They'll probably ask you what you did with your time off if there's nothing on your resume to specify, and you'll say you took time off to travel because you thought it was an ideal time in life, and they'll probably smile and ask where you went. Work whatever job you need in that time. The biggest boosts at OCI go to people who worked in finance(Goldman Sachs) and/or consulting (MCKinsey, Bain, BCG). I've seen ppl with that background do exceptionally well at legal hiring. Other than that, I think they're just happy to see you took time off to do something worthwhile. The concern with people who went straight through is that one is still stuck in a "school" perspective.

Geneva
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Re: Harvard Student(s) Answering Your Questions

Postby Geneva » Tue May 08, 2012 1:34 pm

acrossthelake wrote:
Geneva wrote:
Thanks! If I defer to travel, does it look bad to employers to have a gap year on my resume? Thus far, I have some work experience, but nothing remotely helpful or relevant. Would it be smart to take half of my time off to work as a paralegal (I can't afford to travel the entire time), or is waitressing/any job comparable? Finally, if I use my deferral year to do international development work abroad (applied for some volunteer positions but not optimistic), will the experience provide a boost for OCI? I have heard that prior work experience plays a role in hiring decisions, but have no idea how this works in practice. I imagine it varies based on duration/type of experience/age/etc., but haven't seen any data on the subject...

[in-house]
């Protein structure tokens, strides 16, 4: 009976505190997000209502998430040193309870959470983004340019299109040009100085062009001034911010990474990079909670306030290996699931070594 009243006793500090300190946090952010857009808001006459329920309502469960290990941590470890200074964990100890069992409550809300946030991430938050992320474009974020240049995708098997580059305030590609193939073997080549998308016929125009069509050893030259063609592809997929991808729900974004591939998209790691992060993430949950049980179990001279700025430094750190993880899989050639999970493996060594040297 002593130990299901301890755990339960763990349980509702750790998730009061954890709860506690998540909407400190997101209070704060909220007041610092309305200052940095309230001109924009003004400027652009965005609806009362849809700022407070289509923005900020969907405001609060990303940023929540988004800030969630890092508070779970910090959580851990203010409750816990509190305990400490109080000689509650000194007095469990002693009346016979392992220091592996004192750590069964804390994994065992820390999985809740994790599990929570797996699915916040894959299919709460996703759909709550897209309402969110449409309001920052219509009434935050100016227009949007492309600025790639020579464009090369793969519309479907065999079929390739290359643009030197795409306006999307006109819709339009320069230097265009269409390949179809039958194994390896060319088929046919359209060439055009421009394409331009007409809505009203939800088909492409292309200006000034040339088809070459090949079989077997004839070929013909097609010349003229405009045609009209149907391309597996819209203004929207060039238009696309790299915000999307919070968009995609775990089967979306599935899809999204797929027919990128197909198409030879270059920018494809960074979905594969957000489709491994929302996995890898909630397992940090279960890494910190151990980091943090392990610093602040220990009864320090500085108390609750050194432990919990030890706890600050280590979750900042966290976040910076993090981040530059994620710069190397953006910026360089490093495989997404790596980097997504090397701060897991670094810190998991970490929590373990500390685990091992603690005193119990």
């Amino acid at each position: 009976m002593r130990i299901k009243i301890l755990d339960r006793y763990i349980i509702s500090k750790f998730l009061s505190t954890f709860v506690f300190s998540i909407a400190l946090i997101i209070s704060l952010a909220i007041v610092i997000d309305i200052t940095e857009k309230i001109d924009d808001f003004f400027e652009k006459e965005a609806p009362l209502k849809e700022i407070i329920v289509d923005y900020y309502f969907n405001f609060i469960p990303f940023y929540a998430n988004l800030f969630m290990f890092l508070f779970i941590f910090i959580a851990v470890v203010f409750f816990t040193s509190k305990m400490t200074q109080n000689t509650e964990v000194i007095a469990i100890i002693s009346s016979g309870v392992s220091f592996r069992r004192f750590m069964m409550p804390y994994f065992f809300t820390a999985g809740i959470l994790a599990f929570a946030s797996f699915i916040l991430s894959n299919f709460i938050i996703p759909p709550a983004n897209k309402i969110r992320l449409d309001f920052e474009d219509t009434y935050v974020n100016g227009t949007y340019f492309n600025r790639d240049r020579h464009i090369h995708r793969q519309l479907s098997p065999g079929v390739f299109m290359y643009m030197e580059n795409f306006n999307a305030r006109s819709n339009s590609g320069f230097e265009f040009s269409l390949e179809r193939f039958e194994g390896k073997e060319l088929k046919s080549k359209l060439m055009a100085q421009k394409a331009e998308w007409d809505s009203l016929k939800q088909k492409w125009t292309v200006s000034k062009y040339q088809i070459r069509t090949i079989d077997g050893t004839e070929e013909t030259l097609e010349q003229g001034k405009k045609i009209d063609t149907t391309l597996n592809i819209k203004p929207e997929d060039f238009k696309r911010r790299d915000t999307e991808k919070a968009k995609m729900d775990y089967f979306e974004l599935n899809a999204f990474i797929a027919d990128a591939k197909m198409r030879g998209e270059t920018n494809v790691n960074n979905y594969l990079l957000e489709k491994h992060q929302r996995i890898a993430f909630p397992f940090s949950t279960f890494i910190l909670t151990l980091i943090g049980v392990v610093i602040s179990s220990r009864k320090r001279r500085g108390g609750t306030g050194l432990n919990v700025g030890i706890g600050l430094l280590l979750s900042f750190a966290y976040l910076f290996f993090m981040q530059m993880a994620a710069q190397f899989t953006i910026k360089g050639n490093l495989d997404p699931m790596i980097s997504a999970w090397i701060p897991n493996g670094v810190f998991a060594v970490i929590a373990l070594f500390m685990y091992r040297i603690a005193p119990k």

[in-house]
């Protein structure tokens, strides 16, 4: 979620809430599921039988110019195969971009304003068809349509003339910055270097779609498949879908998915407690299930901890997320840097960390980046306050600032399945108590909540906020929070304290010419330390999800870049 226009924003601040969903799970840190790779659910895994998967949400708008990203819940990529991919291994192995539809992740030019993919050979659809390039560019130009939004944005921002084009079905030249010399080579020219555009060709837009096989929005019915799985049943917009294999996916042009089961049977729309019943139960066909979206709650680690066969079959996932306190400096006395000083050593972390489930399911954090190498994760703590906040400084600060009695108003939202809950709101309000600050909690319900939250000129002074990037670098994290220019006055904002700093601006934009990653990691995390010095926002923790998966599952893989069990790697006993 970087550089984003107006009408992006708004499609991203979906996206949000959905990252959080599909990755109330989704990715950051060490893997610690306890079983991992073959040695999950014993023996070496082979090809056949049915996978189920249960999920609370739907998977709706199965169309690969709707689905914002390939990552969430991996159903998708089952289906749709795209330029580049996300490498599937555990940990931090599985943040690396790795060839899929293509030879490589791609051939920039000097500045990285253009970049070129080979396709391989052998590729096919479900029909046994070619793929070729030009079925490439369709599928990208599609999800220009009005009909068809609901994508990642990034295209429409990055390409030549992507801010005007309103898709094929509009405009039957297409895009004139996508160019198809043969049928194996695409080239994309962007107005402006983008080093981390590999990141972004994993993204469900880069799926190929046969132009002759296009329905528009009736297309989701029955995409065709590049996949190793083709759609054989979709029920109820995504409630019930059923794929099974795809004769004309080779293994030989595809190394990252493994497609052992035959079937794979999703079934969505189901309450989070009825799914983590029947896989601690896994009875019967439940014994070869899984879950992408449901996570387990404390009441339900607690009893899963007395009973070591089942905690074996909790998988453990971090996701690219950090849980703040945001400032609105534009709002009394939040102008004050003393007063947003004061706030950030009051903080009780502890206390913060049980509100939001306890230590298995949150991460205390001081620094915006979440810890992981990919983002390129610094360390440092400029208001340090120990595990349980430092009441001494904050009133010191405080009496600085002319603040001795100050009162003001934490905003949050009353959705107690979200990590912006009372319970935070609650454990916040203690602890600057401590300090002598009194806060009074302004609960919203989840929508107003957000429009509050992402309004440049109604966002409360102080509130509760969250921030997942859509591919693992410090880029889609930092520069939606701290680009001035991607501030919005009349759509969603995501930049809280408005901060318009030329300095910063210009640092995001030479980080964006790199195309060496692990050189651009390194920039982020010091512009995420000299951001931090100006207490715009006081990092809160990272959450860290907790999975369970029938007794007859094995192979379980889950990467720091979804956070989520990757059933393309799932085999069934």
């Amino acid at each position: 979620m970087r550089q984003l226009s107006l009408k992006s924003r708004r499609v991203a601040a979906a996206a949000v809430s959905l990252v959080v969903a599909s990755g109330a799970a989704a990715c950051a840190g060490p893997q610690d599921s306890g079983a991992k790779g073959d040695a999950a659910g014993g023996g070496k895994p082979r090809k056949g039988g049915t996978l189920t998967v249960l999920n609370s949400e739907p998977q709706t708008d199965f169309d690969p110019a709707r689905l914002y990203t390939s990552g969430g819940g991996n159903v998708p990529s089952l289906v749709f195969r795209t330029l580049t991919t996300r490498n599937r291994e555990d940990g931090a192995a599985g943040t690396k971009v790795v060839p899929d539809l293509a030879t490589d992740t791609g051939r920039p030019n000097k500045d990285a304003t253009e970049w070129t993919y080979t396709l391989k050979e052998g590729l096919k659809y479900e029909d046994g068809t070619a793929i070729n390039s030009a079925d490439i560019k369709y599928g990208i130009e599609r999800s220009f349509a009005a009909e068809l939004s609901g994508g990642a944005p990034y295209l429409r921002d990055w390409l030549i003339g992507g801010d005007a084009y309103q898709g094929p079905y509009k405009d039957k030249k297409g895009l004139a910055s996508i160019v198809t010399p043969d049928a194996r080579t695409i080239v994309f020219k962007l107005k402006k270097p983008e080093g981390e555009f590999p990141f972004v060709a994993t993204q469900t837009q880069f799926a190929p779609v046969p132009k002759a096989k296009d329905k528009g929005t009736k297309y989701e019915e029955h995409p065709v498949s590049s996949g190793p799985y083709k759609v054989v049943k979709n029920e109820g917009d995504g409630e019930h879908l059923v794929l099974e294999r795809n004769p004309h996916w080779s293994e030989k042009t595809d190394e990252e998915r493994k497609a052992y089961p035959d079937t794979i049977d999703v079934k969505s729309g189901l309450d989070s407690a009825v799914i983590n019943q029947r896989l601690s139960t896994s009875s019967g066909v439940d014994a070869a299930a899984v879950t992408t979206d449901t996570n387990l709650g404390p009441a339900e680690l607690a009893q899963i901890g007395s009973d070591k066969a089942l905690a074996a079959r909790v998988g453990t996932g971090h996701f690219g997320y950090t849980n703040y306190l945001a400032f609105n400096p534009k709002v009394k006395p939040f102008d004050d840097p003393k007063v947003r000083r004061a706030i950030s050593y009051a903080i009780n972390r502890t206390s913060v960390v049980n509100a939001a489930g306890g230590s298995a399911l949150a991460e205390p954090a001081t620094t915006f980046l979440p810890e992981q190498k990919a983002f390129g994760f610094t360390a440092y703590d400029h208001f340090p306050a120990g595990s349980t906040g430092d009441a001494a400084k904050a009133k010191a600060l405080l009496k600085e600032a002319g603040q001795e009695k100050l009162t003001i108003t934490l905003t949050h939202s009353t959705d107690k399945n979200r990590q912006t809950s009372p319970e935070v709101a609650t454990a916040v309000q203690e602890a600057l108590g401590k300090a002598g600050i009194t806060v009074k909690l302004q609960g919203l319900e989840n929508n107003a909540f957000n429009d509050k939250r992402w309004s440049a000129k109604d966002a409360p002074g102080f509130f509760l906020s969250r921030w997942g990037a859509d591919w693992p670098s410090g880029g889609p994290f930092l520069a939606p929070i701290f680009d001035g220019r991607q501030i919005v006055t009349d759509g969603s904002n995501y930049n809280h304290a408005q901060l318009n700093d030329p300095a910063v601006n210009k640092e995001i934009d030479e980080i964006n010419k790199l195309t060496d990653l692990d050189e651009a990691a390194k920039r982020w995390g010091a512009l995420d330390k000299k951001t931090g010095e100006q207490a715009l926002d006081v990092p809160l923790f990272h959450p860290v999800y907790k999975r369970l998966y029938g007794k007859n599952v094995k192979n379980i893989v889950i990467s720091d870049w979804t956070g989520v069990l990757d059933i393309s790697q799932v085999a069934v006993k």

They'll probably ask you what you did with your time off if there's nothing on your resume to specify, and you'll say you took time off to travel because you thought it was an ideal time in life, and they'll probably smile and ask where you went. Work whatever job you need in that time. The biggest boosts at OCI go to people who worked in finance(Goldman Sachs) and/or consulting (MCKinsey, Bain, BCG). I've seen ppl with that background do exceptionally well at legal hiring. Other than that, I think they're just happy to see you took time off to do something worthwhile. The concern with people who went straight through is that one is still stuck in a "school" perspective.


HUGE RELIEF. Thanks so much for the speedy responses:)

acrossthelake
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Re: Harvard Student(s) Answering Your Questions

Postby acrossthelake » Tue May 08, 2012 2:05 pm

Geneva wrote:
HUGE RELIEF. Thanks so much for the speedy responses:)


Yeah deferring is wayyy better than just going and trying to take a leave.

acappella
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Re: Harvard Student(s) Answering Your Questions

Postby acappella » Wed May 09, 2012 2:44 pm

Do any current students have input about doing summer research as a 0L? Admissions just sent out an email about available positions and since my lease starts in June, I was thinking it might be worth applying. Would it be a helpful talking point during interviews for 1L summer jobs? Is it helpful/interesting otherwise?

Also, any opinions on the professors they list?:
https://www.law.harvard.edu/prospective ... earch.html

Thanks!

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echamberlin8